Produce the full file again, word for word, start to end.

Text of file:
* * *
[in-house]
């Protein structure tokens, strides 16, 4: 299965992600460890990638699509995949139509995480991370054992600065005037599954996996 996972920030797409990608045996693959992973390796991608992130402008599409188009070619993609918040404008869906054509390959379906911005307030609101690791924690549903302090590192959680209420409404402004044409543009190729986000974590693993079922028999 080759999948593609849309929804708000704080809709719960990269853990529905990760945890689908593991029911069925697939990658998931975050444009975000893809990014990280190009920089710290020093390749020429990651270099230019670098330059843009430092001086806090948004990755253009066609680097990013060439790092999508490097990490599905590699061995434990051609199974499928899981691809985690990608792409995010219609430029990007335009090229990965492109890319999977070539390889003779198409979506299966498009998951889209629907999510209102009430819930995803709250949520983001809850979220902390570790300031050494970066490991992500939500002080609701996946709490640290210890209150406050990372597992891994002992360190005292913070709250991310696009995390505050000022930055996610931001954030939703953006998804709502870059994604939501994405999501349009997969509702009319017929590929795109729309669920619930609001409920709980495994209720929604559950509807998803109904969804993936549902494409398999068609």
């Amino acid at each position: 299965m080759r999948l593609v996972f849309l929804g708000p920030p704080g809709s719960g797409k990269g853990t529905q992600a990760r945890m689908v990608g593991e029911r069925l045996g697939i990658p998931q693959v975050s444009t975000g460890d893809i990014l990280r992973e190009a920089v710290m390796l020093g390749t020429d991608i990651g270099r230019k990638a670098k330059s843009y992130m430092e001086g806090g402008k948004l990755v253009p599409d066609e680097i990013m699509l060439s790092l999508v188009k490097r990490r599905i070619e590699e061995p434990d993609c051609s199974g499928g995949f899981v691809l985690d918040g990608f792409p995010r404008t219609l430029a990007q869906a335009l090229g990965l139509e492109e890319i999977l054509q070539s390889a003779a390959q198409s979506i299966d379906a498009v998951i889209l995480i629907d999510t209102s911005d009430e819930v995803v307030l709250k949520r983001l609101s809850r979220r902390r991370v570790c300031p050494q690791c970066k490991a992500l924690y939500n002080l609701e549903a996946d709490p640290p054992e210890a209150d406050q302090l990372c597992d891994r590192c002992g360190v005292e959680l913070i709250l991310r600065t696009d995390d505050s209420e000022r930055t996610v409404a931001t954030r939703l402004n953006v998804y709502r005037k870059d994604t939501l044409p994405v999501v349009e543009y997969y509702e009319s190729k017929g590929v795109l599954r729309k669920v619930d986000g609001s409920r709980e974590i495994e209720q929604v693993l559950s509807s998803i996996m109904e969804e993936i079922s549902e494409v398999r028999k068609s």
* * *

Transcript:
[in-house]
């Protein structure tokens, strides 16, 4: 299965992600460890990638699509995949139509995480991370054992600065005037599954996996 996972920030797409990608045996693959992973390796991608992130402008599409188009070619993609918040404008869906054509390959379906911005307030609101690791924690549903302090590192959680209420409404402004044409543009190729986000974590693993079922028999 080759999948593609849309929804708000704080809709719960990269853990529905990760945890689908593991029911069925697939990658998931975050444009975000893809990014990280190009920089710290020093390749020429990651270099230019670098330059843009430092001086806090948004990755253009066609680097990013060439790092999508490097990490599905590699061995434990051609199974499928899981691809985690990608792409995010219609430029990007335009090229990965492109890319999977070539390889003779198409979506299966498009998951889209629907999510209102009430819930995803709250949520983001809850979220902390570790300031050494970066490991992500939500002080609701996946709490640290210890209150406050990372597992891994002992360190005292913070709250991310696009995390505050000022930055996610931001954030939703953006998804709502870059994604939501994405999501349009997969509702009319017929590929795109729309669920619930609001409920709980495994209720929604559950509807998803109904969804993936549902494409398999068609």
């Amino acid at each position: 299965m080759r999948l593609v996972f849309l929804g708000p920030p704080g809709s719960g797409k990269g853990t529905q992600a990760r945890m689908v990608g593991e029911r069925l045996g697939i990658p998931q693959v975050s444009t975000g460890d893809i990014l990280r992973e190009a920089v710290m390796l020093g390749t020429d991608i990651g270099r230019k990638a670098k330059s843009y992130m430092e001086g806090g402008k948004l990755v253009p599409d066609e680097i990013m699509l060439s790092l999508v188009k490097r990490r599905i070619e590699e061995p434990d993609c051609s199974g499928g995949f899981v691809l985690d918040g990608f792409p995010r404008t219609l430029a990007q869906a335009l090229g990965l139509e492109e890319i999977l054509q070539s390889a003779a390959q198409s979506i299966d379906a498009v998951i889209l995480i629907d999510t209102s911005d009430e819930v995803v307030l709250k949520r983001l609101s809850r979220r902390r991370v570790c300031p050494q690791c970066k490991a992500l924690y939500n002080l609701e549903a996946d709490p640290p054992e210890a209150d406050q302090l990372c597992d891994r590192c002992g360190v005292e959680l913070i709250l991310r600065t696009d995390d505050s209420e000022r930055t996610v409404a931001t954030r939703l402004n953006v998804y709502r005037k870059d994604t939501l044409p994405v999501v349009e543009y997969y509702e009319s190729k017929g590929v795109l599954r729309k669920v619930d986000g609001s409920r709980e974590i495994e209720q929604v693993l559950s509807s998803i996996m109904e969804e993936i079922s549902e494409v398999r028999k068609s």